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  • Writer's pictureSimon Flower

Purpose drives project success - why purpose is important !

Updated: Jul 30, 2023

Purpose gets a lot of airtime these days, especially when it comes to employee motivation. Dan Pink has been highly influential in this discussion, with his thoughts on Autonomy, Mastery and Purpose being the three intrinsic motivators for high performance, where an understanding of the bigger picture and a belief we're working on something larger and more important than ourselves helps generate engagement and higher productivity.

But what happens when we turn our focus to projects and business transformation?

Connecting with the purpose of a project sits at the very heart of success

The purpose of a project is fundamental to driving the most appropriate approach as well as building high performing teams. Lets explore these ideas in a little more detail.

Purpose drives the most appropriate approach to achieve project success.

Many years ago I was asked to help a client with a global service improvement project. The scene had already been set. The team had been picked for their expertise in the services this client provided. The diagnostic phase had started. But when I started to dig, it became clear that the leadership team really wanted to save cost. Its no surprise then that they were disappointed when the results of the investigation were entirely focused on improving service! They had hoped (and assumed) that cost saving opportunities would naturally emerge as the investigation progressed, without taking account of the fact that every aspect of the project with its data collection and analysis was entirely geared to achieve the results that had been specifically asked for. A hard lesson was learnt during that early investigation - you have to be both clear and honest. You can't address the purpose obliquely.

When it comes to business transformation, there are two frequent drivers of a project which are in apparent conflict; service / performance improvement and cost reduction. Both are often required but they both have quite different approaches which are not easily delivered together, so in what order should they be tackled? To help address this question, I like to think of them in the context of effectiveness and efficiency:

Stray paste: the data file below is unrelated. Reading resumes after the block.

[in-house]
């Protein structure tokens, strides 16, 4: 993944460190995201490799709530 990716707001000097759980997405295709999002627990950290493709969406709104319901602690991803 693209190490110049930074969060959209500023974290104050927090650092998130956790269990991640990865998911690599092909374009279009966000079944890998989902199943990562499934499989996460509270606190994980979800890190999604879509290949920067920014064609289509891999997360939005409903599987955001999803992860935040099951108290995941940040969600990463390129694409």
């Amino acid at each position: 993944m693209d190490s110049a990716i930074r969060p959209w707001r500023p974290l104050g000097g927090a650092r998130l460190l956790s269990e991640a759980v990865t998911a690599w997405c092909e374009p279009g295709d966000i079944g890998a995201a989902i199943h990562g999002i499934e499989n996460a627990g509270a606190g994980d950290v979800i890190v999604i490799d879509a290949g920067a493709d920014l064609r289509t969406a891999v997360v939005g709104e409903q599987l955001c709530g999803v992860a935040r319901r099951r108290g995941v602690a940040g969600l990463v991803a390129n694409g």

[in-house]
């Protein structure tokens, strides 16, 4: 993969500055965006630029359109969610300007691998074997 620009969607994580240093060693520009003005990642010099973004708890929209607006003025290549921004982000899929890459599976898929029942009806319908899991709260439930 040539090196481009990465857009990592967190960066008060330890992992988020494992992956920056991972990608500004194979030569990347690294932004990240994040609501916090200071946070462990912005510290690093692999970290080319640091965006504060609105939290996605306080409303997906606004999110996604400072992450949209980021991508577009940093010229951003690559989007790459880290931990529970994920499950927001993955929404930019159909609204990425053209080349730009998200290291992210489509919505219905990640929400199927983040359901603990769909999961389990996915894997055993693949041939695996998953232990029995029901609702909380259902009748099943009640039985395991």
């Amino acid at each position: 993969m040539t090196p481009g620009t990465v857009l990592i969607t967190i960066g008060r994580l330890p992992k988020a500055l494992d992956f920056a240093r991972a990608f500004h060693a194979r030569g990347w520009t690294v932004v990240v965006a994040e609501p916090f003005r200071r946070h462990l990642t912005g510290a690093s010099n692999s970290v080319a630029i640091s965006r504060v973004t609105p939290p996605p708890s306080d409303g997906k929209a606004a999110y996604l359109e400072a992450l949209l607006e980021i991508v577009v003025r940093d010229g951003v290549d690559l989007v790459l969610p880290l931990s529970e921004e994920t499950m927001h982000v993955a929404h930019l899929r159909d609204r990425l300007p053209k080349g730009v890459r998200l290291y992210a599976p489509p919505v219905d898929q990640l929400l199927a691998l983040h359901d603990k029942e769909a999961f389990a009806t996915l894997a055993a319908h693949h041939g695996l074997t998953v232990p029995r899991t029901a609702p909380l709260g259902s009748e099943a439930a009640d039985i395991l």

Effectiveness = doing the right thing

Efficiency = doing it at lowest cost.

We can immediately see, by inference, that if we tackle efficiency first we may well end up finding the lowest cost way of doing the wrong thing. Sometimes, expediency is the greatest driver for improving investor returns, in which case we may have no choice but to opt for cost reduction, but with enough time and planning, I would always suggest tackling the service / performance problem first.

Over the years, I have seen this debate played out in many Boards across many sectors. Cost reduction is often the primary driver, but if service is not good (either for customer experience or short lead-time, on-time delivery of goods for example), then by the time the cost focused activities are generating results you may have lost more customers which in turn increases the need for promotional marketing activity or further cost reduction. Addressing cost first has the potential to be the thin end of the wedge. On the other hand, if service is addressed first, we will improve customer experience / retention and create positive opportunities for market growth, which may reduce the need for cost reduction. Having built a solid foundation upon which to the drive down costs, we can now take our time and ensure the right interventions are made which maximizes the shareholder value of both sets of activities.